Yelan Escalona, 3L (top left); Katie Johnson, 2L (top right) and Andrea Ochoa Lozano, 3L (bottom).
In mid-February, a little over a month before a scheduled three-day arbitration hearing against a broker-dealer firm, Yelan Escalona, 3L, Katie Johnson, 2L, and Andrea Ochoa Lozano, 3L, student fellows with Miami Law’s Investor Rights Clinic, were intensely focused on pre-trial prep.
They were busy drafting direct and cross-examinations of witnesses, including liability and damages experts, selecting exhibits among over 15,000 pages of documents the firm produced in the case and dealing with the logistical challenges of having to conduct the hearing by Zoom. Suddenly, the firm suggested trying to resolve the matter through a Zoom mediation, and the students pivoted to creating a settlement strategy and presentation for what would be 10-hour mediation.
Excessive trading in elderly client’s account
The IRC’s client, Linda McFarland, approached the clinic in late 2019 with concerns about potential misconduct in her father’s brokerage account. McFarland’s father, Roy Hoover, then a 92-year-old retiree living in southwest Florida, had collapsed after taking medication intended for his neighbor. Although he survived the collapse, his physical and mental condition required his move to an assisted living facility. In the days and weeks that followed, McFarland took control of her father’s finances and became concerned when she saw excessive charges in her father’s brokerage statements.
The case presented some complex challenges for the IRC fellows and student interns. The trading conduct spanned over six years and involved numerous trades. Hoover had dementia, so the students could not interview him about the relationship with his broker or how or why the transactions occurred. But after analyses of the securities products involved (mutual funds and unit investment trusts) and their costs, the students concluded the broker had engaged in a form of excessive trading, specifically, switching between expensive funds that carry high upfront fees. The students calculated that Hoover had paid nearly $50,000 in fees to the fund issuers alone.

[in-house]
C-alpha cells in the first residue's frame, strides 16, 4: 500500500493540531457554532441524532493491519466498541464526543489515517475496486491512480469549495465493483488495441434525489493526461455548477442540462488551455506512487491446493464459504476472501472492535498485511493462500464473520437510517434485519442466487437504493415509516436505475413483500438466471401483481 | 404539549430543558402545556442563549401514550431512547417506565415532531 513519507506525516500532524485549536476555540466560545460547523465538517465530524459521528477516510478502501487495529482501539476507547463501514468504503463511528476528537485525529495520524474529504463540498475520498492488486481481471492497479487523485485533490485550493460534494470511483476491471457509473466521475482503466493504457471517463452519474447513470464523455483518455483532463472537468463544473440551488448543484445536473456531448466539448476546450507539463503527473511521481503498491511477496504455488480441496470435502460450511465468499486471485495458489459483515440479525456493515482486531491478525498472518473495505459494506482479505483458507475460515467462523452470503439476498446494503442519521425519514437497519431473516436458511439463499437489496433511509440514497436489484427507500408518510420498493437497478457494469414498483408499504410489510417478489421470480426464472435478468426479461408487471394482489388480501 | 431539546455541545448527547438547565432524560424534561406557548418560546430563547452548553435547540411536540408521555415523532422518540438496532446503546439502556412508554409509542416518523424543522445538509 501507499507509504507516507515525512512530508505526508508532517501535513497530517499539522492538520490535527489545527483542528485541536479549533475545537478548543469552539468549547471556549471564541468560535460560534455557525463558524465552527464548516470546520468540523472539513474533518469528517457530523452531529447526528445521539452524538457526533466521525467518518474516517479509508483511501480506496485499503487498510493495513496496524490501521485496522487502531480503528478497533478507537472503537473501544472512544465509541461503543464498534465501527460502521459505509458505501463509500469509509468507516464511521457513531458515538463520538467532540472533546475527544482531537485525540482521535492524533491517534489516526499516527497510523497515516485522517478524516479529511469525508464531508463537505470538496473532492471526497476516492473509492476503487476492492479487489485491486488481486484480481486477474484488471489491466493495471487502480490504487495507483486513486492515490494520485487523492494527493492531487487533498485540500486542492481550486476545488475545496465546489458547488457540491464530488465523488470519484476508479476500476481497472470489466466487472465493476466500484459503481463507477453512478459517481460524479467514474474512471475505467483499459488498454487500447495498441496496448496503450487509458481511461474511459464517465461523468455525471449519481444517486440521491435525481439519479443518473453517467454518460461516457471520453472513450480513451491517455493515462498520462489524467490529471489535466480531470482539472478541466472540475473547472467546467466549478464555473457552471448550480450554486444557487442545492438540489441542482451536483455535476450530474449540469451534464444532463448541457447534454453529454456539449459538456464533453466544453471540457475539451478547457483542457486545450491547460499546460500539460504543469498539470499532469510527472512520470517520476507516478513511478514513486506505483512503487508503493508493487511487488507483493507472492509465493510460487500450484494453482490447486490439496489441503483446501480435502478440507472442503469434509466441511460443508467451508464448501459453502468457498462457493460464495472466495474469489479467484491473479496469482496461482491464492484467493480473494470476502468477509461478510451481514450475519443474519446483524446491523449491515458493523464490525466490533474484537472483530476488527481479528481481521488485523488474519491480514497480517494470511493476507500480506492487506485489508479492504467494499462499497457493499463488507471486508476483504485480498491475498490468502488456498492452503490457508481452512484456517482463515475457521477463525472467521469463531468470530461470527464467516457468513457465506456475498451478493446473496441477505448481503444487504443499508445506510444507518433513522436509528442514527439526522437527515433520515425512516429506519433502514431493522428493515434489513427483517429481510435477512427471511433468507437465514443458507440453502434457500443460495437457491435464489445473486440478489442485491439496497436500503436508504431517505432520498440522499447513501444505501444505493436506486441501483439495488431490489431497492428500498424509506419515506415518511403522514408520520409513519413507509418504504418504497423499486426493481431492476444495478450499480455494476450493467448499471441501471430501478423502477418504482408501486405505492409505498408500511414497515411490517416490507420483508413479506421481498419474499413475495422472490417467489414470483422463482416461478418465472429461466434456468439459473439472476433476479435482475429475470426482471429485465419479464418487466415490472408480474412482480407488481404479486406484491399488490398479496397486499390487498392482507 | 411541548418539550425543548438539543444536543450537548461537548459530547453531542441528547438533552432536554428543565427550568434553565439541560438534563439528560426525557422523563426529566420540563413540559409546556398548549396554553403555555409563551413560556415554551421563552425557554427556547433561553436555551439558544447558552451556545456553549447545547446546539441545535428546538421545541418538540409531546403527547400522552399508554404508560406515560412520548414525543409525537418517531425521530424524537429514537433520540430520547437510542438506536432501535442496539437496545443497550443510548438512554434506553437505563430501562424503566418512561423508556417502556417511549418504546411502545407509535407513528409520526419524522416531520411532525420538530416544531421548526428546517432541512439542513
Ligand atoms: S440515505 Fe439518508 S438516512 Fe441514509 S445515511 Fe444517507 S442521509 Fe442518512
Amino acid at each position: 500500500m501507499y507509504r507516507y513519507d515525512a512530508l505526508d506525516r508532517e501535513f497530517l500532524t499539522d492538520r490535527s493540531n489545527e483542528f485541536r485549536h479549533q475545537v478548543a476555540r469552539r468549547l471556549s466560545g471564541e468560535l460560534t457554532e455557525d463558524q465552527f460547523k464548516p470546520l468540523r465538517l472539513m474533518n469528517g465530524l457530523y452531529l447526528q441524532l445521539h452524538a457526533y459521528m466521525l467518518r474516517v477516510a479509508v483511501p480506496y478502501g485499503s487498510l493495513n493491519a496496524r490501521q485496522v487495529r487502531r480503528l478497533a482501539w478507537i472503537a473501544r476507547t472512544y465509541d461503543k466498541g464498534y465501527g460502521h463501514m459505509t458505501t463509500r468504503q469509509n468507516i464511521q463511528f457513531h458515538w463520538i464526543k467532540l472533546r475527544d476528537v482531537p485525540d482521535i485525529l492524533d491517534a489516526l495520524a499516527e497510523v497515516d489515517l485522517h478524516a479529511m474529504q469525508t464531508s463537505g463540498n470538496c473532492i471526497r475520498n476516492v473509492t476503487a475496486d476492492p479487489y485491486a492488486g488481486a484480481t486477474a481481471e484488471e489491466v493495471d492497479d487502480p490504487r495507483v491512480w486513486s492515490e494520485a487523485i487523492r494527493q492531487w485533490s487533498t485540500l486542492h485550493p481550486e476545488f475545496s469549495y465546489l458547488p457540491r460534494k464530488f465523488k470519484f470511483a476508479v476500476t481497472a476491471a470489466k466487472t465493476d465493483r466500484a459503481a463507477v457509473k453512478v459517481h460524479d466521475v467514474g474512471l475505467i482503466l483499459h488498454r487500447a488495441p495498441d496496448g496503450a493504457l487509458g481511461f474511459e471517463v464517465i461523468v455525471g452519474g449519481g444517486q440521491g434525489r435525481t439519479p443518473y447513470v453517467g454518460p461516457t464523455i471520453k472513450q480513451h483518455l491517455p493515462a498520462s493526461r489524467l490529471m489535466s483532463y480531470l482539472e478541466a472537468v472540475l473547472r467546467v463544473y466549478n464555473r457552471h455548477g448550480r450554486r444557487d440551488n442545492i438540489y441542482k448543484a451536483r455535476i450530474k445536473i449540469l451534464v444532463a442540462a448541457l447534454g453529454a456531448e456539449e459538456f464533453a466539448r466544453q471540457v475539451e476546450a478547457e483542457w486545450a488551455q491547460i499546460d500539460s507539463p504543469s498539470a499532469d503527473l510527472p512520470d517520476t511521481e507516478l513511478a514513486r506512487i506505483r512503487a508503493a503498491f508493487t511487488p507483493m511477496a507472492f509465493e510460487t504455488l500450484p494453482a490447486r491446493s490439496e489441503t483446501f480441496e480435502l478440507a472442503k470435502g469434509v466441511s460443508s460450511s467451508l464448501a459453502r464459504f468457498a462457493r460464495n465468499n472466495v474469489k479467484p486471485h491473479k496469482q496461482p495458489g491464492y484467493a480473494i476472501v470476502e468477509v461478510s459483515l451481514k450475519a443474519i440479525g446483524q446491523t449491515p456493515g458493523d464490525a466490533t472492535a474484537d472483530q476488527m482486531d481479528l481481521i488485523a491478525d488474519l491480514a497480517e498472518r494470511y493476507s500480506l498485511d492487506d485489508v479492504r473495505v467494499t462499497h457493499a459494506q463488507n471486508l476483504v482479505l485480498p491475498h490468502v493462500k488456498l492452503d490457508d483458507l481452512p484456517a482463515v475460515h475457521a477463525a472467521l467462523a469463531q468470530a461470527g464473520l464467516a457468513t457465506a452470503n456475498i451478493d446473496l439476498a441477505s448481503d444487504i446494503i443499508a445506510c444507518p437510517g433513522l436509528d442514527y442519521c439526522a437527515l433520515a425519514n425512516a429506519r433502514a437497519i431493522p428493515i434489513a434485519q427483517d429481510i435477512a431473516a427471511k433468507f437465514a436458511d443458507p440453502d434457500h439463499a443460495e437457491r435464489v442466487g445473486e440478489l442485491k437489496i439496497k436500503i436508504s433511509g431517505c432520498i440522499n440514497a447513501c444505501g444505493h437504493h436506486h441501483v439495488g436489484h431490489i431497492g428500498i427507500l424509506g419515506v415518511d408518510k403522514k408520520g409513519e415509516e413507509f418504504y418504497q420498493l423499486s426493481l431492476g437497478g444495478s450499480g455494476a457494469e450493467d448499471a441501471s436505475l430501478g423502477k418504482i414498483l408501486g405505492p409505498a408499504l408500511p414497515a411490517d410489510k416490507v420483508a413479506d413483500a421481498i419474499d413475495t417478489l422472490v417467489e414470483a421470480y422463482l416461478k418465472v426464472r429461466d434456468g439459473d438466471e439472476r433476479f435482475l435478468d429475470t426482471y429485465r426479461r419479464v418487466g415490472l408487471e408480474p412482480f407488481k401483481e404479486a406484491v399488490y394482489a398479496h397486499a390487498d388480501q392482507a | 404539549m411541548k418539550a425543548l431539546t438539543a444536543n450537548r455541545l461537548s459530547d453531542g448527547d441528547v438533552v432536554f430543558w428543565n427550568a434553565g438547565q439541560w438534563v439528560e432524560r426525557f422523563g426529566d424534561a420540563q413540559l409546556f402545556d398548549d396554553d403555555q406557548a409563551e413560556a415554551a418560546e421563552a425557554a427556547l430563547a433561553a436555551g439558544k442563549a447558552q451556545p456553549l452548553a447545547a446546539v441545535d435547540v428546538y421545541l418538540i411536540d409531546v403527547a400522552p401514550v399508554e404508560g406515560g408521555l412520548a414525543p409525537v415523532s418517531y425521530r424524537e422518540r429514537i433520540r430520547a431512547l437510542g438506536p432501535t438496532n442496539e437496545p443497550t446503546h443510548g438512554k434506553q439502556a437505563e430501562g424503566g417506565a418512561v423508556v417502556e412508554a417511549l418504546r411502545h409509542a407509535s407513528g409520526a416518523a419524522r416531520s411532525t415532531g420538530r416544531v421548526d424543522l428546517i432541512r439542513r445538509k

Consequently, in early 2020 the IRC filed an arbitration action on behalf of McFarland, who served as her father’s representative, before the Financial Industry Regulatory Authority Office of Dispute Resolution. FINRA is the self-regulatory organization that oversees U.S. brokerage firms and administers the arbitration of almost all individual claims for investment losses against those firms.
Miami Law students gain litigation skills and argue discovery motion working on case
Over the year, student interns conducted arbitrator selection for a three-person panel, worked with liability and damages experts, handled prehearing conferences, reviewed significant discovery production, and drafted and argued motions.
“The discovery process was an invaluable hands-on opportunity to learn large document case management,” said Ochoa Lorenzo. “We had to sift through thousands of documents and distill the most pertinent information for our client, identifying ‘hot’ documents to use in the case. After reviewing time and again, the content of the documents became second nature to us. However, we were challenged by the firm’s late and sporadic production, which forced us to identify and review documents up until days before mediation.”
When the parties could not resolve a significant discovery dispute, Escalona drafted and argued a contested motion. “It was intimidating to go up against an in-house attorney for a large financial firm,” said Escalona. “Fortunately, Professors Teresa Verges and Scott Eichhorn walked me through the process and let me practice my arguments through a realistic practice session. The entire experience was rewarding in itself, but I was ecstatic to learn the chairman granted our motion. It felt like I had secured a small victory for our client that represented a meaningful steppingstone in our case.”
The virtual mediation
Even before starting their spring semesters, the IRC fellows began preparing the case for hearing, scheduled for March 2021. They focused on identifying key witnesses, preparing examinations, and working with experts to finalize liability and damages arguments.